How to bring First Nations perspectives into your backyard
Category: News

Proud First Nations educator and Wiradjuri man, Adam Shipp believes that by teaching younger generations about First Nations knowledge systems and traditional ways of caring for Country, we’ll build better understanding and partnerships moving forward – for the environment and our communities.

“The knowledge that comes from our Elders and ancestors that have come before us, are extremely important to capture and keep alive. Our lands will be much healthier in doing so,” says Adam, who helped to develop the 10 new First Nations perspectives learning activities on the Junior Landcare Learning Centre.

In addition to the curriculum-linked activities, Adam has top three tips to help embed First Nations perspectives in everyday learning experiences and activities, starting in your very own backyard. Which ones will you try?

Tip 1: Sit, look and listen to Country

Take some time to just sit and observe. Have a look at the animals coming to visit the trees and plants around you. What can you see? What can you hear? What season are you in? What does it feel like to be outside; for example, are you feeling a little warmer? (Check out the Junior Landcare Learning Centre for more about exploring First Nations weather knowledge here.)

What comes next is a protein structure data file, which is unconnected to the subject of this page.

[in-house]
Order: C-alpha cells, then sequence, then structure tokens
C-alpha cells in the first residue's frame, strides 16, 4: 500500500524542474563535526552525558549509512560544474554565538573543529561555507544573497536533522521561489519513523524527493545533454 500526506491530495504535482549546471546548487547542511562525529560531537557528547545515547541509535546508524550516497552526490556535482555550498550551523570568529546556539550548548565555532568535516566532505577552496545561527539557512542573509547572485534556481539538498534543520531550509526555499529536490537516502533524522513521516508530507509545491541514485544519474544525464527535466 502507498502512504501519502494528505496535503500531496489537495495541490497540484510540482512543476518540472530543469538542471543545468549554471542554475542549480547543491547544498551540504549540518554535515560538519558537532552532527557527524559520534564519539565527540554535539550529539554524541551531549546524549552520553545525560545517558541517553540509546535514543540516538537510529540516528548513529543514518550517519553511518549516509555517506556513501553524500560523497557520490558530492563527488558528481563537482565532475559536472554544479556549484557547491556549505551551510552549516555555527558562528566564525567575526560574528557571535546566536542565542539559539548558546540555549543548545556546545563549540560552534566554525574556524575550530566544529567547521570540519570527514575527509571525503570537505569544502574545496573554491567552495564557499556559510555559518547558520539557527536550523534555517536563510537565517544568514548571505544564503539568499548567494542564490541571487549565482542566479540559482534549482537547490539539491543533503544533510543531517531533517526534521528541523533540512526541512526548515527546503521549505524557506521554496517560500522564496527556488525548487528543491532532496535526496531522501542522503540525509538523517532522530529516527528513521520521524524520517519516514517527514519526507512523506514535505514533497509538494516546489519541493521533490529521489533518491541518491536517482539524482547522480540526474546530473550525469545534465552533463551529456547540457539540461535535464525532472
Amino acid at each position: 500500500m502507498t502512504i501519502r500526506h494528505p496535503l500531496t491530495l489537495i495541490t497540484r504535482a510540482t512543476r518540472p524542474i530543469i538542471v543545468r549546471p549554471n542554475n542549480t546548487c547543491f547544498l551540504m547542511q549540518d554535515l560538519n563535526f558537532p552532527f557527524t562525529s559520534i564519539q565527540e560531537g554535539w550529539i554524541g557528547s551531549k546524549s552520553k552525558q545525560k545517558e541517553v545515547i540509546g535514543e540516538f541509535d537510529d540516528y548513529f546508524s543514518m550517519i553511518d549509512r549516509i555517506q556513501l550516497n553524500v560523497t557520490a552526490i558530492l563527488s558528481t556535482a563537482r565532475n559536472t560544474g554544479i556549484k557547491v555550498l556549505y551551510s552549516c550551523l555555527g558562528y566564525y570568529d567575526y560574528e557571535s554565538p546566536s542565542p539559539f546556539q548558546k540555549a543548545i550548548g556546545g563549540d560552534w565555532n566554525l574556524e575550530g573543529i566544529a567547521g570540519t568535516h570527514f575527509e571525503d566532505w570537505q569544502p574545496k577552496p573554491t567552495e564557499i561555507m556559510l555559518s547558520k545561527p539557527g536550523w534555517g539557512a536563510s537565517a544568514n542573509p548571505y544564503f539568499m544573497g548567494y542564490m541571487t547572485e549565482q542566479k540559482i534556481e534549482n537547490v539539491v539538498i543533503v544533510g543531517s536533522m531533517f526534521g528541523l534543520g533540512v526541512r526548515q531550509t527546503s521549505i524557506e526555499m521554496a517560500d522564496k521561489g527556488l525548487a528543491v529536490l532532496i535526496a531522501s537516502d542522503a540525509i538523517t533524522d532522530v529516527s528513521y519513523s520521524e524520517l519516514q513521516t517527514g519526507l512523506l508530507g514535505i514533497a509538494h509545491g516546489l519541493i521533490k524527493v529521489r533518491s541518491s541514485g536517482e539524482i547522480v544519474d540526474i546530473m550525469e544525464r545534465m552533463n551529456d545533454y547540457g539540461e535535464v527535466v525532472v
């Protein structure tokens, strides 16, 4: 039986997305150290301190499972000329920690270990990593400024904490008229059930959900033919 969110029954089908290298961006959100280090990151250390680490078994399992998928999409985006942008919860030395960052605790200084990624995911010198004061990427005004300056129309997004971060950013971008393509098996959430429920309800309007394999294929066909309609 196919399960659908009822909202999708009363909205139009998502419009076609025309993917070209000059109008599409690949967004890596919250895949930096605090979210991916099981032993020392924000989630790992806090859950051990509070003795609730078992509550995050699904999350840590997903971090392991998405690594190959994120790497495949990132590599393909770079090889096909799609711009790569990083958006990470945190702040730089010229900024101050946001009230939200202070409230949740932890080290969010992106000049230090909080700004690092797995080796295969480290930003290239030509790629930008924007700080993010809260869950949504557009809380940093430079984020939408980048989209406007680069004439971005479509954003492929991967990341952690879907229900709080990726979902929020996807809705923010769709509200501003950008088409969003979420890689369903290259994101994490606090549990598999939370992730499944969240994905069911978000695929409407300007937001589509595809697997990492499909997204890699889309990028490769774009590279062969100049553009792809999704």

Tip 2: Know your native fauna and flora

Different areas have different fauna and flora, and if you notice the fauna and flora unique to your area, this is wonderful way to connect with what’s in your backyard. Research what plants are native to your area and see if you can find out a First Nations use for them. For example, Eucalyptus and Melaluca trees are often planted on road verges in the suburbs, and both are extremely important to First Nations people and have a number of uses. (For ideas on how to create your own Indigenous plant use garden, click here).

Tip 3: Do it local!

Connect with local mobs or elders in your area. Even if it’s just to listen to a local story this will help you to understand your Country better. First Nations groups across Australia provide important knowledge systems and traditional practices that have been caring for our beautiful lands since time immemorial.

Remember, the Junior Landcare Learning Centre has 10 curriculum-linked First Nations perspectives learning activities that are supported by a series of educational videos that include the topics areas of Local seasons exploring First Nations weather, Creating an Indigenous plant use garden, and Whose Country, exploring First Nations peoples languages map. Find them here.